Wednesday, 31 December 2008
China rolls back the worst of its visa rule changes
Earlier this year, I reported on a variety of changes made by the government of China, in the runup to the Olympics in Beijing, in its rules for foreign visitors.
The most restrictive of those new rules, in its affect on independent tourists, has been rolled back: At least in San Francisco, ordinary tourist visas to China are once again generally being issued to U.S. citizens without the need to show tour vouchers or evidence of reservations for accommodations.
I learned of the change from a representative of the Consulate General of the PRC in San Francisco , when I asked why I -- a writer about independent travel -- had been invited to a China tourism promotion event when independent travellers without reservations weren't being issued visas to China. There has been no official announcement of the change, but neither was there any official announcement of the earlier imposition of the requirement for tours or prearranged accommodations.
The consular official stressed that despite the change in general practice, China's government -- like that of the USA -- reserves the right to ask any questions, require any documentation, and issue or not issue any visa, in its sole discretion and sovereignty, without having to disclose its criteria to the applicant or give any reason for its decision. He also pointed out that, unlike the USA, China refunds the visa fee if a visa application is denied. (A Chinese citizen whose application for a visa to the USA is denied forfeits the application fee of US$130, a non-trival amount even in the USA, much less in China.)
With hotels in China having fared badly during the Olympics, and doing even worse today (as are hotels elsewhere in the world), China is an even better bargain than ever. For travellers looking for comfort and amenities on a budget, it's a standout.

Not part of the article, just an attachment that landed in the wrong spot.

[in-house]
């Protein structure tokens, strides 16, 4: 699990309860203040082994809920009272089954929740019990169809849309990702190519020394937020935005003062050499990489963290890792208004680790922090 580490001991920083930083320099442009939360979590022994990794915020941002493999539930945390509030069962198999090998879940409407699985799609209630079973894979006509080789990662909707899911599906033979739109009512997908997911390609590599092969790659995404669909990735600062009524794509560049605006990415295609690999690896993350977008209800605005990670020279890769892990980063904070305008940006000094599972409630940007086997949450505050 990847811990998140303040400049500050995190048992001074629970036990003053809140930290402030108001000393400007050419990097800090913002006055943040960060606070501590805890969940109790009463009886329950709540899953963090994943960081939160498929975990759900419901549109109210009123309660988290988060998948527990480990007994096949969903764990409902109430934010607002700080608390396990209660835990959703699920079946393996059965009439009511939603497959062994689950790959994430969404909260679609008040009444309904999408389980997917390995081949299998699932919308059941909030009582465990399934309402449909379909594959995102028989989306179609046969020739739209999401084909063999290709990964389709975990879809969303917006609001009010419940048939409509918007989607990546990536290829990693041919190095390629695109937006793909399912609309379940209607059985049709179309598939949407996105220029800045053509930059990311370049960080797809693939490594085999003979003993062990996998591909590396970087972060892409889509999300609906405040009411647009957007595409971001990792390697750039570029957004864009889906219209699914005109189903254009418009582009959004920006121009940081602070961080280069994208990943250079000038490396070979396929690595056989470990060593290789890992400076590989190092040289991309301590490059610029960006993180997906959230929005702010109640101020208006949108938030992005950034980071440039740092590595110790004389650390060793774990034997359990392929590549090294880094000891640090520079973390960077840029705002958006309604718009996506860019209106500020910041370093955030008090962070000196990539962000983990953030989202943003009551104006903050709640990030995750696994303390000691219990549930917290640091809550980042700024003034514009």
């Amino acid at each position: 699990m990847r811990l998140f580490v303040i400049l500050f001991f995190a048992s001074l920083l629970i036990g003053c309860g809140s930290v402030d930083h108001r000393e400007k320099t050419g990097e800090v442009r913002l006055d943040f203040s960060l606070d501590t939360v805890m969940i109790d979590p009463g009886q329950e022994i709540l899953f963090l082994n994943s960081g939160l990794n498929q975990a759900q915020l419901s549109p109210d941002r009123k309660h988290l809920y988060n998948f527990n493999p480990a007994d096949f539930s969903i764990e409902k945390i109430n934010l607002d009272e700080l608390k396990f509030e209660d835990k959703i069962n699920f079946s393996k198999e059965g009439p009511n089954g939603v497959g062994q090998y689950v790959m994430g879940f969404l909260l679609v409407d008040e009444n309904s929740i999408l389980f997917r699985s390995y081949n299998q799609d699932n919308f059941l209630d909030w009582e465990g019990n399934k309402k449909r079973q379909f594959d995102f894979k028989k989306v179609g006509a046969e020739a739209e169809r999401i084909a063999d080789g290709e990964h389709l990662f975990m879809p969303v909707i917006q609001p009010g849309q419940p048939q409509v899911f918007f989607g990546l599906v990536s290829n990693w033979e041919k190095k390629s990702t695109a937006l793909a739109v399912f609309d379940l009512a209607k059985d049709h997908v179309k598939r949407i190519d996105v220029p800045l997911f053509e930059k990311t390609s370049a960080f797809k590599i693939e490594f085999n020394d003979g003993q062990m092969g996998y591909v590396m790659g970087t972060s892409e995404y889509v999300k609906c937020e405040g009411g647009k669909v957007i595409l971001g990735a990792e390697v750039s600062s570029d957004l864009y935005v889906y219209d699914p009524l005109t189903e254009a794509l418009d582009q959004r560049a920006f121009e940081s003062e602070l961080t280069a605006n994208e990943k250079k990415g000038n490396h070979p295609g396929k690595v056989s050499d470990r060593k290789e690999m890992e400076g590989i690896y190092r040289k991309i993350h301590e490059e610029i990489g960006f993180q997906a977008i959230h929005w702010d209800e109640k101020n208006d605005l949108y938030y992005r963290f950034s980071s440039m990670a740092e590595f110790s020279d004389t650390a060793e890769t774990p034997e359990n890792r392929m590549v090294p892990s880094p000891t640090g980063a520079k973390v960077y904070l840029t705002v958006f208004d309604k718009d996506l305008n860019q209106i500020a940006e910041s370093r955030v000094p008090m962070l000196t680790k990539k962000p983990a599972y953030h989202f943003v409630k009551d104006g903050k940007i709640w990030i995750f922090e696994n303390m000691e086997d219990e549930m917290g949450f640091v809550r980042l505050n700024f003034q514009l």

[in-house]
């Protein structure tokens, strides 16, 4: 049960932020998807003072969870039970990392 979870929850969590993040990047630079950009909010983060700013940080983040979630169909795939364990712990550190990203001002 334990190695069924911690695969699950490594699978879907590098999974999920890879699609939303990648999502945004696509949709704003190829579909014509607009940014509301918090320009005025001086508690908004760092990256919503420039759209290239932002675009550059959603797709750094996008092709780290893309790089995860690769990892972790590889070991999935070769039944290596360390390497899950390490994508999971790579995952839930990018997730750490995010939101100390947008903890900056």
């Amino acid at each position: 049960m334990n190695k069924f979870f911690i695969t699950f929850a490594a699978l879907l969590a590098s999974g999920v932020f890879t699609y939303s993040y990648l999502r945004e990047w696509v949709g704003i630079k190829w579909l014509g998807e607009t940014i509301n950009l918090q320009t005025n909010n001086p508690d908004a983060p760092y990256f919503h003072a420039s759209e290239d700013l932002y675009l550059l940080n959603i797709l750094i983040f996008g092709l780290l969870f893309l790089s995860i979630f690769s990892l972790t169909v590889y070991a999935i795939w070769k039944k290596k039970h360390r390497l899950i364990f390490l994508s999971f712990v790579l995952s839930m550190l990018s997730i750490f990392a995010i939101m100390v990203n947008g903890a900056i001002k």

Of the other new rules imposed earlier this year, the most problematic for independent travellers is the refusal of the visa office in Hong Kong to accept applications for tourist visas from anyone except citizens or residents of Hong Kong. No tourist visas are available on arrival in China (except for limited entry to the Hong Kong and Macau Special Administrative regions) or at the borders, and Hong Kong had been the only exception to the general rule that Chines embassies and consulates will issue visas only to citizens and residents of the countries in which they are located. As a result, the unavailability of visas for nonresidents in Hong Kong makes it impossible to decide to visit China (via Hong Kong) in mid-trip, after you have left your own country, or as part of an extended trip in which you will have been out of your home country too long, before reaching China, to get a visa to China before leaving home.
The Web site for the Chinese visa office in Hong Kong still states that no applications will be accepted except from citizens and residents of Hong Kong, and that all others must apply in their country of citizenship or residence. I suspect that visa offices are now being given slightly more local discretion, so it might be possible for a foreign tourist to get a visa application accepted in Hong Kong, especially if you go through a travel agency and book a tour or hotel stay in conjunction with paying them for visa services. If you try it, please let me know how it goes. But I wouldn't count on it: If you go to Hong Kong hoping to get a visa there to travel on into more of China, make sure you have a plan B.
It also seems like multiple-entry and long-stay visas are once again being issued as before, although as before with an unpredictable degree of scrutiny and documentary requirements.Link | Posted by Edward on Wednesday, 31 December 2008, 21:08 ( 9:08 PM)